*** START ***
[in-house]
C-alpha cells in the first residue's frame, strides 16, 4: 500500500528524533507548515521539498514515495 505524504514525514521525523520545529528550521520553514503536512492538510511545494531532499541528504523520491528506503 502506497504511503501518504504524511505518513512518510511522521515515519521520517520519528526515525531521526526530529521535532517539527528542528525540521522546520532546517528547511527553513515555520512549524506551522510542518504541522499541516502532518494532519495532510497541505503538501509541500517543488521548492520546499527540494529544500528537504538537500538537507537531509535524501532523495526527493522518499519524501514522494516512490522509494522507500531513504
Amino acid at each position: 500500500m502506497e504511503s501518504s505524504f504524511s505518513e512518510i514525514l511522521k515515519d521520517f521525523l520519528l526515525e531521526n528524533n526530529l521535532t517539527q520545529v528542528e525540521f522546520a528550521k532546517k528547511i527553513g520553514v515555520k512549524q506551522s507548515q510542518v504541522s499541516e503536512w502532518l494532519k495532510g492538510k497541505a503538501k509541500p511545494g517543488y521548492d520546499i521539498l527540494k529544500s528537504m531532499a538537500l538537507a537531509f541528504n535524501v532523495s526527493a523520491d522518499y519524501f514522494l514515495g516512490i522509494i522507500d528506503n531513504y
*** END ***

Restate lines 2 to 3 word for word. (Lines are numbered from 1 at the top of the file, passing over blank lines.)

C-alpha cells in the first residue's frame, strides 16, 4: 500500500528524533507548515521539498514515495 505524504514525514521525523520545529528550521520553514503536512492538510511545494531532499541528504523520491528506503 502506497504511503501518504504524511505518513512518510511522521515515519521520517520519528526515525531521526526530529521535532517539527528542528525540521522546520532546517528547511527553513515555520512549524506551522510542518504541522499541516502532518494532519495532510497541505503538501509541500517543488521548492520546499527540494529544500528537504538537500538537507537531509535524501532523495526527493522518499519524501514522494516512490522509494522507500531513504
Amino acid at each position: 500500500m502506497e504511503s501518504s505524504f504524511s505518513e512518510i514525514l511522521k515515519d521520517f521525523l520519528l526515525e531521526n528524533n526530529l521535532t517539527q520545529v528542528e525540521f522546520a528550521k532546517k528547511i527553513g520553514v515555520k512549524q506551522s507548515q510542518v504541522s499541516e503536512w502532518l494532519k495532510g492538510k497541505a503538501k509541500p511545494g517543488y521548492d520546499i521539498l527540494k529544500s528537504m531532499a538537500l538537507a537531509f541528504n535524501v532523495s526527493a523520491d522518499y519524501f514522494l514515495g516512490i522509494i522507500d528506503n531513504y